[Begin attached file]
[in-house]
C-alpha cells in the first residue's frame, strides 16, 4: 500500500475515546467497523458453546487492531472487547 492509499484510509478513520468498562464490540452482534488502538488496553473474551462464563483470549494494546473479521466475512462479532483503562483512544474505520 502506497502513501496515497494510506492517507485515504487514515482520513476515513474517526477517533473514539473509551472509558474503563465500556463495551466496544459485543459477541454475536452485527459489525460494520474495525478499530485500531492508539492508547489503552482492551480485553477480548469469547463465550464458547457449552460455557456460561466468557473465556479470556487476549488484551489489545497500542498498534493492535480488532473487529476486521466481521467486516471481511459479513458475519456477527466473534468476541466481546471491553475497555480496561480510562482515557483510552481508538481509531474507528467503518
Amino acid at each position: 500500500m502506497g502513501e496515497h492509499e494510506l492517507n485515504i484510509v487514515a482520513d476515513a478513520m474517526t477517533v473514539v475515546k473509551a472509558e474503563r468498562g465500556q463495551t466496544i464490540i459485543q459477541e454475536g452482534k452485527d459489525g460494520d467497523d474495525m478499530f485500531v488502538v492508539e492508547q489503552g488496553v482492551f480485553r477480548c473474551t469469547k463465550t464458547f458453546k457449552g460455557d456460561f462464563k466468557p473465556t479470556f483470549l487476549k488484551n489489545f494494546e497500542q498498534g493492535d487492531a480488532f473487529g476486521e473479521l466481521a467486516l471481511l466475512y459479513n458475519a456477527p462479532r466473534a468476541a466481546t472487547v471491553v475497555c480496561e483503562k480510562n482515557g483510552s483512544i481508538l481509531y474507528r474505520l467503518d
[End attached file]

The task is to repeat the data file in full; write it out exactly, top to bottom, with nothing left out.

[in-house]
C-alpha cells in the first residue's frame, strides 16, 4: 500500500475515546467497523458453546487492531472487547 492509499484510509478513520468498562464490540452482534488502538488496553473474551462464563483470549494494546473479521466475512462479532483503562483512544474505520 502506497502513501496515497494510506492517507485515504487514515482520513476515513474517526477517533473514539473509551472509558474503563465500556463495551466496544459485543459477541454475536452485527459489525460494520474495525478499530485500531492508539492508547489503552482492551480485553477480548469469547463465550464458547457449552460455557456460561466468557473465556479470556487476549488484551489489545497500542498498534493492535480488532473487529476486521466481521467486516471481511459479513458475519456477527466473534468476541466481546471491553475497555480496561480510562482515557483510552481508538481509531474507528467503518
Amino acid at each position: 500500500m502506497g502513501e496515497h492509499e494510506l492517507n485515504i484510509v487514515a482520513d476515513a478513520m474517526t477517533v473514539v475515546k473509551a472509558e474503563r468498562g465500556q463495551t466496544i464490540i459485543q459477541e454475536g452482534k452485527d459489525g460494520d467497523d474495525m478499530f485500531v488502538v492508539e492508547q489503552g488496553v482492551f480485553r477480548c473474551t469469547k463465550t464458547f458453546k457449552g460455557d456460561f462464563k466468557p473465556t479470556f483470549l487476549k488484551n489489545f494494546e497500542q498498534g493492535d487492531a480488532f473487529g476486521e473479521l466481521a467486516l471481511l466475512y459479513n458475519a456477527p462479532r466473534a468476541a466481546t472487547v471491553v475497555c480496561e483503562k480510562n482515557g483510552s483512544i481508538l481509531y474507528r474505520l467503518d